Different Definitions of Jargon

First let's see the official definition given by credible souces, such as dictionaries and professional websites.

====1.Jargon is a terminology which is especially defined in relationship to a specific activity, profession, group, or event.[1]
====2. A jargon is a word or expression that is used by a particular profession or group of people, and is difficult for others to understand.[2]
====3. The specialized language of a professional, occupational, or other group, often meaningless to outsiders.[3]

To sum up, the word "jargon" means a word or an expression that refers to a specific thing or activity relating to a certain field and only professionals in that field can understand. As for outsiders, jargons are mostly meaningless or easy to be misunderstood.

However, today this word contains certain demeaning tones: it is more commonly used to refer to a nonsensical, flowery, or meaningless style of talk or writing. When an article is described as “full of jargons”, it means the writing uses a lot of unusual and pretentious vocabulary, and the author is just using convoluted phrasing and sentence patterns to show that he or she is knowledgeable and professional. Another extended meaning of jargon is a hybrid language or dialect, the so-called pidgin. So why did the word jargon change from a neutral term to a derogatory one? Personally speaking, I believe it is because jargons keep people who are not specialists out of the field, which can be really annoying for the majority of the readers. Of course, then all those jargons won’t be their favorite terms. The second reason might be that scholars sometimes tend to overuse jargons in their papers and speeches. They use the jargon not only because it is more convenient, but also because it makes them look professional and trustworthy. But since recently some of these scholars and experts turned out to be having no practical skills or substantial knowledge inside, people began to doubt their ability and the words they use.

The Origin of the Word "Jargon"

The word jargon originated from Old French, meaning "the twittering or warbling of birds". The root of the word is "garg". There are also other words which stem from it, such as “gargle”, meaning to utter with gargling or burbling sounds; and “gurgle”, referring to the bubbling sound of water flowing from a bottle with a narrow neck.


The Comments On Jargon

Negative attitude:


  • ============"Jargon is the verbal sleight of hand that makes the old hat seem newly fashionable; it gives an air of novelty and specious profundity to ideas that, if stated directly, would seem superficial, stale, frivolous, or false."(David Lehman)[4]
  • ============"Hygienic treatment' is funeral jargon for the temporary preservation of a corpse."(Jessica Mitford)[5]
  • ============"Jargon is the epic poetry of modern business. It can turn a bunch of windbags in a meeting room into a 'quick wins taskforce.' I once asked a handyman toiling in an office doorway whether he was installing a wheelchair ramp. 'No,' he said solemnly, 'it's a diversity access feature.'"(Jonathan Guthrie, "Three Cheers for the Epic Poetry of Jargon." (Financial Times)[6]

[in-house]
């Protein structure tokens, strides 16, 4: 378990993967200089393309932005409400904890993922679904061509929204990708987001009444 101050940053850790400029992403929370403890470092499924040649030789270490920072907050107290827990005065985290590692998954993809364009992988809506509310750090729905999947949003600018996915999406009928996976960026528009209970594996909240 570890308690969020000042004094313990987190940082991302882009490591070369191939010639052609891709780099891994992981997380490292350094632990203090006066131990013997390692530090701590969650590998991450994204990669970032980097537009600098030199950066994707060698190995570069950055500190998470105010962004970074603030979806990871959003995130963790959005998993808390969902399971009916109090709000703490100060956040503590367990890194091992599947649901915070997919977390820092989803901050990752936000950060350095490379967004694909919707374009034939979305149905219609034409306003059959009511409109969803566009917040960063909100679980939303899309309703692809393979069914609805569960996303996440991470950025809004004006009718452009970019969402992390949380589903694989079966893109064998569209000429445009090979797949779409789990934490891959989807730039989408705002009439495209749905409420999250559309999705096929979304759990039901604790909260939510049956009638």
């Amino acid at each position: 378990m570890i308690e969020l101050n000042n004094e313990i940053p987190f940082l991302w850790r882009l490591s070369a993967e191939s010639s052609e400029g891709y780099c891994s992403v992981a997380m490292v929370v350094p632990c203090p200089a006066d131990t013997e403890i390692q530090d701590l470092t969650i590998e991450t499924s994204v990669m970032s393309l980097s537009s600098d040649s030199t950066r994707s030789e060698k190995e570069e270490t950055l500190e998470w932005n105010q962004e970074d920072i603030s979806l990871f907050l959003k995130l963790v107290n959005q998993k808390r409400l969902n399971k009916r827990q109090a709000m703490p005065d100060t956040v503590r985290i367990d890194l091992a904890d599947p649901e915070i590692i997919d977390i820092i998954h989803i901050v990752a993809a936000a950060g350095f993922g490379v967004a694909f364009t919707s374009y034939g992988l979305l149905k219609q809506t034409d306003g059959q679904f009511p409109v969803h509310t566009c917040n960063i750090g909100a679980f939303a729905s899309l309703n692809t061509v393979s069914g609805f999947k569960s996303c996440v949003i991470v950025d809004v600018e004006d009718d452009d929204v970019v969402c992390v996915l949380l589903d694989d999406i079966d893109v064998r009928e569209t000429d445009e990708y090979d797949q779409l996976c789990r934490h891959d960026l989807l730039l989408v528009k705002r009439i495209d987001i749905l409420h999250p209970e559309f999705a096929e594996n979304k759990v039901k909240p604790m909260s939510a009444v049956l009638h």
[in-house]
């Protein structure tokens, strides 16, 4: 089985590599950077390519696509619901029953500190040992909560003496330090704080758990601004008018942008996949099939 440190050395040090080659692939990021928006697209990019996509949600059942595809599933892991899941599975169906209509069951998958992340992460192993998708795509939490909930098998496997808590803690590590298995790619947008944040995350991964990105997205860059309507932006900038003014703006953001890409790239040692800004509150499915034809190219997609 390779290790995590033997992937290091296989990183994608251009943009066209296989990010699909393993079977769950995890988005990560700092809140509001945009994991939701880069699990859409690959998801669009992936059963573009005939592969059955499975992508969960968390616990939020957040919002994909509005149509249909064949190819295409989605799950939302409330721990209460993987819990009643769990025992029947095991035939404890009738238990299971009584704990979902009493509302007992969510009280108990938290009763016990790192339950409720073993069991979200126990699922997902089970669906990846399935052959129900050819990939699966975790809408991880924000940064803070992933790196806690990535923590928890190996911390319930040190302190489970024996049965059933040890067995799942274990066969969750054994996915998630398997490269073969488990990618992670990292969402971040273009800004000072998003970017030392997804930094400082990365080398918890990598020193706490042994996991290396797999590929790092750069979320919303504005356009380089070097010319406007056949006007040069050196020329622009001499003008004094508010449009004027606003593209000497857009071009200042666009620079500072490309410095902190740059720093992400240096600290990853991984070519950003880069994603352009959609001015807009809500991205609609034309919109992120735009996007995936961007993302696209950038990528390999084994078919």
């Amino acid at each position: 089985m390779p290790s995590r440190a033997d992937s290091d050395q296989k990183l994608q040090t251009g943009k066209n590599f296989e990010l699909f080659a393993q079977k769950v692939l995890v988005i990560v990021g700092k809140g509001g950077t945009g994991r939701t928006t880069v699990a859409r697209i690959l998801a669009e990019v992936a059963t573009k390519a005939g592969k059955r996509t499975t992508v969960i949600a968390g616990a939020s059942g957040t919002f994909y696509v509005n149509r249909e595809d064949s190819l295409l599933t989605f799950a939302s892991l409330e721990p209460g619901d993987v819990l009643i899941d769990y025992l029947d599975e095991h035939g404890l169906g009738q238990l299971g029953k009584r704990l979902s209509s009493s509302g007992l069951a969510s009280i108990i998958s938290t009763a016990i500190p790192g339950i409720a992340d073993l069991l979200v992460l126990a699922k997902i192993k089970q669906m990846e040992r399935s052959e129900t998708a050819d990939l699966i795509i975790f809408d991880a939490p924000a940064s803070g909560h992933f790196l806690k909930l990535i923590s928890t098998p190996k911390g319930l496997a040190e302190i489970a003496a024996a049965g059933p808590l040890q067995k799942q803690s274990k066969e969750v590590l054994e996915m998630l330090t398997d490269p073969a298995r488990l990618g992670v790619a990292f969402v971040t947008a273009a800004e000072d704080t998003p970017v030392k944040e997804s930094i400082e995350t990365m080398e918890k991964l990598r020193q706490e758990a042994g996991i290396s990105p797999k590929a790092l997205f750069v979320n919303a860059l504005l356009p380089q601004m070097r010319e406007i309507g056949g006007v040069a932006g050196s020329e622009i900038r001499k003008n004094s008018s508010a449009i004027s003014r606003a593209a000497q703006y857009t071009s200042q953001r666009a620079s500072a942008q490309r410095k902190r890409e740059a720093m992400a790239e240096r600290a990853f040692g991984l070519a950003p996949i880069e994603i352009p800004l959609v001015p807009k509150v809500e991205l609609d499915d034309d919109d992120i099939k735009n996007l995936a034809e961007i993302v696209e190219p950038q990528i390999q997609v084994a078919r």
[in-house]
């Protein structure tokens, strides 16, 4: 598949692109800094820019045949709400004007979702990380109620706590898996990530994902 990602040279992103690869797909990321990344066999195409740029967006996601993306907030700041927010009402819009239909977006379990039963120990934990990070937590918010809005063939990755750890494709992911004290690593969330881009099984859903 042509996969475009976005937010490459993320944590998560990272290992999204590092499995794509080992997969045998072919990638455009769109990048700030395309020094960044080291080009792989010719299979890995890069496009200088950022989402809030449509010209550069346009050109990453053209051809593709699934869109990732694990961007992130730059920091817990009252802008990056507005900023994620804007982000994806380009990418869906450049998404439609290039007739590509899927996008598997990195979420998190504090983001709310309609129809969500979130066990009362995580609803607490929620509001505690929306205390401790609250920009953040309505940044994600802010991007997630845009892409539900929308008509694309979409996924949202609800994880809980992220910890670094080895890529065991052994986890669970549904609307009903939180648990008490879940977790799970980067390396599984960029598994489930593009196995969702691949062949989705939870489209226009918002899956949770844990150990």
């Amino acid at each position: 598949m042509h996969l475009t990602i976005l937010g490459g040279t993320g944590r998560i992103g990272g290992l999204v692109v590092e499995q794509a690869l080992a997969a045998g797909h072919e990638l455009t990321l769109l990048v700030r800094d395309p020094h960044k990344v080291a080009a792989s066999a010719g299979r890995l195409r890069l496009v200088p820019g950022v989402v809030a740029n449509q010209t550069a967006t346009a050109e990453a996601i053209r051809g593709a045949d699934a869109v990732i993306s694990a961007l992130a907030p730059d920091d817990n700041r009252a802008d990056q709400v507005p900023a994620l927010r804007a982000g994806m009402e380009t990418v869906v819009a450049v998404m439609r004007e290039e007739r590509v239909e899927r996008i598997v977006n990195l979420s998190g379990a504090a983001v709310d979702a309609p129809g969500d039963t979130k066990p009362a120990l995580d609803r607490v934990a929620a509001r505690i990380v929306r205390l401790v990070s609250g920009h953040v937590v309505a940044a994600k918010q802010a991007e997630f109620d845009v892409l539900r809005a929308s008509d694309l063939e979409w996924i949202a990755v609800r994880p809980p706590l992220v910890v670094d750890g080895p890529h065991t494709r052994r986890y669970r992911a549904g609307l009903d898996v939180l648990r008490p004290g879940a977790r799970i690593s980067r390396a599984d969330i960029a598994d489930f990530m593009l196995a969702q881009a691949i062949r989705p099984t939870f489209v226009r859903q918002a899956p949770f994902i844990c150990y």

• Ours is the age of substitutes: instead of language, we have jargon; instead of principles, slogans; and, instead of genuine ideas, bright ideas."(Eric Bentley)

  • ============"Generally, when people use jargon not to communicate but to impress their audiences with their importance . . . or use it to announce membership in a group, communication suffers and the jargon can quickly degenerate into something close to the twittering of birds."(W. Lutz)[7]

  • ============Film Jargon"I was instructed long ago by a wise editor, 'If you understand something you can explain it so that almost anyone can understand it. If you don't, you won't be able to understand your own explanation.' That is why 90% of academic film theory is bullshit. Jargon is the last refuge of the scoundrel."(Roger Ebert, “O, Synecdoche, My Synecdoche!” (Chicago Sun-Times)[8]

Positive attitude:

  • ============Is Jargon Necessary?Should jargon be censored? Many people think it should. However, close examination of jargon shows that, although some of it is vacuous pretentiousness, and therefore dysphemistic, its proper use is both necessary and unobjectionable."(K. Allen and K. Burridge, Forbidden Words)[9]
  • ============"For those who use it, it is a language which describes the world in which we live.” (Peter Ives)[10]

Neutral attitude:

  • ========"When per is used to mean 'for each,' 'by means,' 'through,' or 'on account of,' it is appropriate (per annum, per diem, per head). When used to mean 'according to' (per your request, per your order), the expression is jargon and should be avoided."(Gerald J. Alred, et al)[11]

From the above comments and observations made by either linguistics or experts in English writing, we can see that the society's attitude toward jargons are, on the whole, quite negative. I think we should take a closer look at the question whether the disadvantages of jargon outweigh advantages of jargon. And the following scene might help us analyse this problem.

Advatages & Disadvantages of Jargon